In most cases, the best policy is to give employees access to the data they need to perform their duties and nothing else. There are several ways to control access. You can use keycards and other systems to limit access to the physical server room where data is stored. 

Also, you can restrict the use of hard drives or online storage to limit the ability to copy sensitive data. A well-partitioned database system can also limit digital access. Finally, you can implement termination protocols, which define the steps that the company takes to ensure employees cannot access protected data after they quit. 

5. Use data encryption

Data encryption is the conversion of information into a form that prevents unauthorized access. Encrypted data appears as a nonsensical collection of words and numbers unless you have a decryption key, which converts it into a readable format. Sensitive data should always be encrypted before transmission or storage. 

6. Perform regular data backups

Protecting against data loss is an important aspect of data management. Backups ensure the existence of several copies of your data. If one copy is destroyed or compromised, you can access another one. Efficient database and file management systems use continuous backups. This feature, also known as mirroring, ensures it’s always possible to restore your data when you lose it, even if you don’t physically save it.

Understanding the fundamentals of data security can help protect you from data theft and fraud. With this guide, we hope to have given you a general introduction to the subject.

Frequently asked questions about data protection

What is data security?

Data security refers to the practice of safeguarding information from loss, corruption or compromise from malicious cyber hackers. Professionals are hired to help companies keep their data safe.

What are the types of data security?

According to the CIA, there are three main types of data security known as the “CIA triad.” These three types are confidentiality, integrity and availability. Respectively, these deal with encryption, tampering and availability, and all three pose major challenges to data security.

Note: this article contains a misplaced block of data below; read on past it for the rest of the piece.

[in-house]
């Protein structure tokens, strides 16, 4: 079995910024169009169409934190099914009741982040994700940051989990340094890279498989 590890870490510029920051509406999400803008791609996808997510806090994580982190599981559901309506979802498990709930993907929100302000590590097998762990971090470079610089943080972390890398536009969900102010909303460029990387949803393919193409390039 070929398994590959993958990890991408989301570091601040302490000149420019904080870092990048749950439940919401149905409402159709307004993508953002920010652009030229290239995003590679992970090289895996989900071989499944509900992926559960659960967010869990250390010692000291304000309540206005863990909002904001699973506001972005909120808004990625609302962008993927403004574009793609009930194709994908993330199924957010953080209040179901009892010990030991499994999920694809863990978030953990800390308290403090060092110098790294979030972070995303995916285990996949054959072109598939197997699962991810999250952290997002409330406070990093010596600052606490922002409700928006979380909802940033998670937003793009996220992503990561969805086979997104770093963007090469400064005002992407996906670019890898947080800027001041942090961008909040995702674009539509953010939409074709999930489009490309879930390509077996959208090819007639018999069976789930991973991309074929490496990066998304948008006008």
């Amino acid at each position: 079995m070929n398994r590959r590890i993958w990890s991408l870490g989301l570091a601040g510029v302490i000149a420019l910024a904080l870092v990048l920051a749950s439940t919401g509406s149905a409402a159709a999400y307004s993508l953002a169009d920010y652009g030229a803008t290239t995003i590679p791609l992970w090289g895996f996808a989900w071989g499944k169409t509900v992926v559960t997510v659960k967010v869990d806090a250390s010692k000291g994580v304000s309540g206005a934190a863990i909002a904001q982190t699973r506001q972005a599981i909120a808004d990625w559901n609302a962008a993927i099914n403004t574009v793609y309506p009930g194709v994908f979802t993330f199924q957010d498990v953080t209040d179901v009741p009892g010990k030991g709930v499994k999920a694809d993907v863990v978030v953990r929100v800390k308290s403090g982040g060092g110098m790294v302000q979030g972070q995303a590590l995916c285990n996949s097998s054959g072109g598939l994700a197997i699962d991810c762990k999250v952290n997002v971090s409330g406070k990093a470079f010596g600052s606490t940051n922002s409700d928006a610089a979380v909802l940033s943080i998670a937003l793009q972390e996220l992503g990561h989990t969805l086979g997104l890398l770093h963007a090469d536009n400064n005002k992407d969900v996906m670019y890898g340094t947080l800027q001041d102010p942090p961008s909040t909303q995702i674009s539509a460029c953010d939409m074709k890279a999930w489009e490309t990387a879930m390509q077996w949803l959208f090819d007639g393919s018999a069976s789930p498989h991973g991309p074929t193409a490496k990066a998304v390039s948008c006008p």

What is the purpose of data security?

Data protection involves both security and access to information. The challenge, therefore, is to protect information while still making it easily accessible to those who need to use it. 

What are the 8 principles of data protection?

In 2018, the European Union (EU) enacted the General Data Protection Regulation (GDPR). While the GDPR applies primarily to EU citizens, it is considered general data privacy best practices, compliance and regulations for companies across the world and comprises eight principles of data security:

  1. Lawfulness, fairness and transparency
  2. Specific intended purpose
  3. Minimum data requirements
  4. Accuracy
  5. Storage and date retention time limitation
  6. Right to be forgotten
  7. Integrity and confidentiality
  8. Accountability

What is continuous data protection?

Also known as “continuous backup,” continuous data protection (CDP) refers to the encryption or backup of computer data in real time through a system that automatically saves a copy of data every time a change is made. CDP makes it possible to restore a system to any previous point in time after a change was made.

What is the Virginia Consumer Data Protection Act?

In 2021, Virginia passed the Consumer Data Protection Act (VCDPA), which grants some businesses the ability to provide consumers with access to and control of the personal data businesses collect on them. Virginia is the second state to pass a consumer privacy law following California’s Consumer Privacy Act. The VCDPA will go into effect Jan. 1, 2023.

Interested in a career in data protection? University of Phoenix offers degree programs that prepare graduates for work in the field.